Another way of making an impact is to inform fibroid patients about ongoing and upcoming research and clinical trials. Participation in clinical trials is a great way to find out about new treatments and become a partner in scientific discovery. Depending on the study, healthy volunteers can also enroll in clinical trials. The National Institute of Child Health and Human Development (NICHD) is a good resource for checking out ongoing clinical trials on uterine fibroids and see if you meet the eligibility criteria to participate.

You can also help amplify the voice of fibroid patients by sharing your story of living with the disease. Perhaps, you could petition for new legislation or convince insurance companies of the need to cover the costs of various fibroid treatments. Donating to the cause or taking memberships in support groups can also help.

This year’s fibroid awareness month

This year, The Fibroid Foundation is organizing a series of events with the theme of “Living Your Best Life“. The details of the events are available on the website of the Fibroid Foundation. Key events include a physician’s roundtable and the remembrance of late Congresswomen Stephanie Tubbs Jones. Jones played a crucial role in pushing for funded research in uterine fibroids.

The Stephanie Tubbs Jones Uterine Fibroid Research and Education Act of 2021 will provide funding of US$150 million to the National Institutes of Health. The Act also provides funds to establish a research database for fibroid treatment, coordinate data and outcomes at the federal level, report on state treatment expenditures, and disseminate care outcomes to individuals with fibroids.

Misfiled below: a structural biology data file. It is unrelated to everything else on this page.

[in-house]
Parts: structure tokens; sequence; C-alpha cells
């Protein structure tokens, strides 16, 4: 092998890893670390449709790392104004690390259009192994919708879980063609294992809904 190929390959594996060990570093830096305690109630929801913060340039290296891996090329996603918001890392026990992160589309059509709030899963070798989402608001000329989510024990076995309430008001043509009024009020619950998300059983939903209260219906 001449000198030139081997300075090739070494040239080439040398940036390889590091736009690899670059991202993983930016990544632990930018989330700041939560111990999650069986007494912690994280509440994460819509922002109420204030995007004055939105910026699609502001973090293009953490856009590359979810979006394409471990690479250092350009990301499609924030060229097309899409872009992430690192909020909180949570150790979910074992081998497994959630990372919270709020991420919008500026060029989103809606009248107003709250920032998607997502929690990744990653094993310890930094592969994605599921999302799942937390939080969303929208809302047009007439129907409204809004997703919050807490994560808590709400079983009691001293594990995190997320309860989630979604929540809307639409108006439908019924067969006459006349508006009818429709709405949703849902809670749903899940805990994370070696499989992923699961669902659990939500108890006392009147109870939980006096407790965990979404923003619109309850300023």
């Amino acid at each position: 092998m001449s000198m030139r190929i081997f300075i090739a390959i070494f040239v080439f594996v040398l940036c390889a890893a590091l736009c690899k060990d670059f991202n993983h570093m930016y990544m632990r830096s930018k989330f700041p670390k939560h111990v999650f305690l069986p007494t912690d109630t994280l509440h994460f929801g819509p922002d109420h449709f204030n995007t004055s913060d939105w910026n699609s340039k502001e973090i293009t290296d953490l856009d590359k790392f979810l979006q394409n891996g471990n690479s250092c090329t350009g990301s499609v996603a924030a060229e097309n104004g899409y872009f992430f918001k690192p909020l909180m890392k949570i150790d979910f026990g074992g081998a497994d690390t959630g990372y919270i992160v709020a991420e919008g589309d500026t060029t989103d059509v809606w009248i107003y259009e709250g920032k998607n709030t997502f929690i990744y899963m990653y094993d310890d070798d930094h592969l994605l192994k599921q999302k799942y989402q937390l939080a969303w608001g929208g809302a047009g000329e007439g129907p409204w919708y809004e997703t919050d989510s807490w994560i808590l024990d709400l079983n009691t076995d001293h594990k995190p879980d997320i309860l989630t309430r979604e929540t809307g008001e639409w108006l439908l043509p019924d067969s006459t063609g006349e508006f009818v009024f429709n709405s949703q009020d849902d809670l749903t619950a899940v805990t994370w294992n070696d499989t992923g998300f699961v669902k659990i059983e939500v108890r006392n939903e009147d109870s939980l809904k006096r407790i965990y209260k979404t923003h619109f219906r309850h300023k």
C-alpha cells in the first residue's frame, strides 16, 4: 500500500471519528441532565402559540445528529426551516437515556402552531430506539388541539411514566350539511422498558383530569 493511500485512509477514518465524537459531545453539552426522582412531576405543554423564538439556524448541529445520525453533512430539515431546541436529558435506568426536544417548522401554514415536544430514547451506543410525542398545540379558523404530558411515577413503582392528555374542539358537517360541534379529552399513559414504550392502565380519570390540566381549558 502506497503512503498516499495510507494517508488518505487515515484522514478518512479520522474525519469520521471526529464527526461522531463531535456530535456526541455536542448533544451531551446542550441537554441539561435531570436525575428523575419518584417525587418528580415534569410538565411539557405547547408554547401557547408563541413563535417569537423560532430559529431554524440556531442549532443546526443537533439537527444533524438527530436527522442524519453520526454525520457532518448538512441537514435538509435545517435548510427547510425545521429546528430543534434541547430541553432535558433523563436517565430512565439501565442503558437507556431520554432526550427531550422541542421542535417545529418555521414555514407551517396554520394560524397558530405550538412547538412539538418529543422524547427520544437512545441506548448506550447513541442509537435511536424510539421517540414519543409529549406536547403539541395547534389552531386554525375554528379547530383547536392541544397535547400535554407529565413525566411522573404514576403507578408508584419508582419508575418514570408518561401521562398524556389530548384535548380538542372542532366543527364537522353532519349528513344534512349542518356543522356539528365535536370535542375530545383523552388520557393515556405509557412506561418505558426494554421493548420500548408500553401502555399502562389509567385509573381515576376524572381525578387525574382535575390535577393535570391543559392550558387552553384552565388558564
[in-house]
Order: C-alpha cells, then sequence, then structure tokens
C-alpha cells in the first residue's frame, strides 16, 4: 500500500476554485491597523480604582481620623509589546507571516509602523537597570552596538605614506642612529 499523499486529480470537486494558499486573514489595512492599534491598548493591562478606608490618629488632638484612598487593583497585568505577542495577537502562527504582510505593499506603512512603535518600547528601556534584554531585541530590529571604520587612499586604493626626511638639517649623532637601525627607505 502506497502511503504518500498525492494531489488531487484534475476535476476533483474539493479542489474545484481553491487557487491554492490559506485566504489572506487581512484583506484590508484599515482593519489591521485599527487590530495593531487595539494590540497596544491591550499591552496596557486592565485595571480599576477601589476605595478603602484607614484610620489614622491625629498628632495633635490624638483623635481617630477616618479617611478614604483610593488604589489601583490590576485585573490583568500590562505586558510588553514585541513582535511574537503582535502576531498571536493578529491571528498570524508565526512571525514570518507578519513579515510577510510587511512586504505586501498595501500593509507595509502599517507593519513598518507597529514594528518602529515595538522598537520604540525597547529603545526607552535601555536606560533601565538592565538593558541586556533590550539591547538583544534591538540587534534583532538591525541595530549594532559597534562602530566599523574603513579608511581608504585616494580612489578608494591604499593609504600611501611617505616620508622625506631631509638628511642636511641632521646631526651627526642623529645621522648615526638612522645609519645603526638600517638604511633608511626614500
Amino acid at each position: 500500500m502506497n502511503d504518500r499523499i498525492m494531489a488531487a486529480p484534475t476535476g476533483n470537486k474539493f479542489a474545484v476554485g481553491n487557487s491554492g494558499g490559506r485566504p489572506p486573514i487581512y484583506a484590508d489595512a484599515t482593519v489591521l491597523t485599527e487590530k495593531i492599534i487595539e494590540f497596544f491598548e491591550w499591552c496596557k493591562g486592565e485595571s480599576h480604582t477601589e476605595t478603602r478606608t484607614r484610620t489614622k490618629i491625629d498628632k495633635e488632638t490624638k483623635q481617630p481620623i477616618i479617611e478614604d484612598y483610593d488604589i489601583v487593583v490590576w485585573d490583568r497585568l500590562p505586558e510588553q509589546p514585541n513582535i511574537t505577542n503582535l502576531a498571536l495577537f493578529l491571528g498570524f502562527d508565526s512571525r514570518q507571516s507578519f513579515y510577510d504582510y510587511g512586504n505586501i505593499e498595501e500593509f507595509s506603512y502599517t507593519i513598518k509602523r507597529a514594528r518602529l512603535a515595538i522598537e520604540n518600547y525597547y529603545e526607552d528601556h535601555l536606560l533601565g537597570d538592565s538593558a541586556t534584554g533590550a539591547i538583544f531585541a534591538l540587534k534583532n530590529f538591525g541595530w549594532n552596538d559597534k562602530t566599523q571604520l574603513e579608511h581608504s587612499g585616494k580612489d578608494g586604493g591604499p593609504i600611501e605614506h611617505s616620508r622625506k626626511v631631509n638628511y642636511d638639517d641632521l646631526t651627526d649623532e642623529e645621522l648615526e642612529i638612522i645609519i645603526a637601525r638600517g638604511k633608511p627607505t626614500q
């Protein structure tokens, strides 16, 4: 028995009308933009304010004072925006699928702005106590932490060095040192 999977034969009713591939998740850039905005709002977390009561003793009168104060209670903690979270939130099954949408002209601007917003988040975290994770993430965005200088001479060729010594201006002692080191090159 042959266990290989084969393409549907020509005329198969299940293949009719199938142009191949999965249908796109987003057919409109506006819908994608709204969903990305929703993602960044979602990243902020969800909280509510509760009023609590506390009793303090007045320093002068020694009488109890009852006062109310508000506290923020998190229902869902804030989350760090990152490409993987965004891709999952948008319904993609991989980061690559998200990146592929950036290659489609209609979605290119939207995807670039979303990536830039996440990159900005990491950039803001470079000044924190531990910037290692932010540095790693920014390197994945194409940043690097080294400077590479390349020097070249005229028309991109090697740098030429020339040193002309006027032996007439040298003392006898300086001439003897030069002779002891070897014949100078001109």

Voting on the bill will likely take place in the fall of this year.

Laparoscopic surgery as a means to preserve fertility

Hysterectomy or the complete removal of the uterus was long advocated as the only definitive treatment for fibroids. While hysterectomy can stop fibroids from recurring, it also results in complete loss of fertility.

At Seckin’s Endometriosis Center, we advocate hysterectomy only as a last resort and when the patient is fully aware of the fact that she will lose her ability to bear children.

Advances in surgery have now enabled doctors to perform laparoscopic surgery to remove fibroids with minimal scarring and bleeding. With over 16 years and 10,000 hours of experience in performing laparoscopic surgeries, Dr. Seckin has the skill and expertise to remove fibroids of all kinds with high precision. His goal is to preserve patients’ fertility whenever possible.

If you have been diagnosed with fibroids please share your views and experience on our post on Facebook or Instagram.

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Disclaimer: The information offered on the website is intended to educate users on health care and medical issues related to endometriosis. Any information presented should not be considered or used as a substitute for, medical advice, diagnosis, or treatment. You should always talk to your health care provider for specific questions regarding personal health or medical conditions.